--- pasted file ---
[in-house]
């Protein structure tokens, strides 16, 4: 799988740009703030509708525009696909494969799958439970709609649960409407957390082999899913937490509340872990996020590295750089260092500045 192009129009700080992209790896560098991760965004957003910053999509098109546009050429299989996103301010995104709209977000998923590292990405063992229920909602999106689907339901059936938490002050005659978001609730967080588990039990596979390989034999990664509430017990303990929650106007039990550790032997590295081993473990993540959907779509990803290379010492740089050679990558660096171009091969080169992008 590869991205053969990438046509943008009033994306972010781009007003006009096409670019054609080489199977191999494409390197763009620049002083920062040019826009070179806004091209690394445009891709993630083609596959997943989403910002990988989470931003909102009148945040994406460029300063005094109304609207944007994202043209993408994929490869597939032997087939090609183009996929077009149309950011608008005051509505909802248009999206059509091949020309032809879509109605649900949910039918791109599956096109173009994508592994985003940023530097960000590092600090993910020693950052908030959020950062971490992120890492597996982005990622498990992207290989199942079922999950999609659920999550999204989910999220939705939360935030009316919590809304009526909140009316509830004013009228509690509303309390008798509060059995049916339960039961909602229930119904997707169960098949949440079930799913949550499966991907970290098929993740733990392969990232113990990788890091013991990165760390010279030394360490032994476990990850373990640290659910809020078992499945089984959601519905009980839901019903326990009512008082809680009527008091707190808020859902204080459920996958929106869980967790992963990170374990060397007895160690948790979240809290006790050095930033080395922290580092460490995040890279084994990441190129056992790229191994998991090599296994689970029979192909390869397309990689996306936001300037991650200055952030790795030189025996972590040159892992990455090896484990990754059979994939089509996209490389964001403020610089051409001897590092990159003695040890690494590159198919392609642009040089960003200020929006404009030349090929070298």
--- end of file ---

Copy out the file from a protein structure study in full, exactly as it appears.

[in-house]
């Protein structure tokens, strides 16, 4: 799988740009703030509708525009696909494969799958439970709609649960409407957390082999899913937490509340872990996020590295750089260092500045 192009129009700080992209790896560098991760965004957003910053999509098109546009050429299989996103301010995104709209977000998923590292990405063992229920909602999106689907339901059936938490002050005659978001609730967080588990039990596979390989034999990664509430017990303990929650106007039990550790032997590295081993473990993540959907779509990803290379010492740089050679990558660096171009091969080169992008 590869991205053969990438046509943008009033994306972010781009007003006009096409670019054609080489199977191999494409390197763009620049002083920062040019826009070179806004091209690394445009891709993630083609596959997943989403910002990988989470931003909102009148945040994406460029300063005094109304609207944007994202043209993408994929490869597939032997087939090609183009996929077009149309950011608008005051509505909802248009999206059509091949020309032809879509109605649900949910039918791109599956096109173009994508592994985003940023530097960000590092600090993910020693950052908030959020950062971490992120890492597996982005990622498990992207290989199942079922999950999609659920999550999204989910999220939705939360935030009316919590809304009526909140009316509830004013009228509690509303309390008798509060059995049916339960039961909602229930119904997707169960098949949440079930799913949550499966991907970290098929993740733990392969990232113990990788890091013991990165760390010279030394360490032994476990990850373990640290659910809020078992499945089984959601519905009980839901019903326990009512008082809680009527008091707190808020859902204080459920996958929106869980967790992963990170374990060397007895160690948790979240809290006790050095930033080395922290580092460490995040890279084994990441190129056992790229191994998991090599296994689970029979192909390869397309990689996306936001300037991650200055952030790795030189025996972590040159892992990455090896484990990754059979994939089509996209490389964001403020610089051409001897590092990159003695040890690494590159198919392609642009040089960003200020929006404009030349090929070298």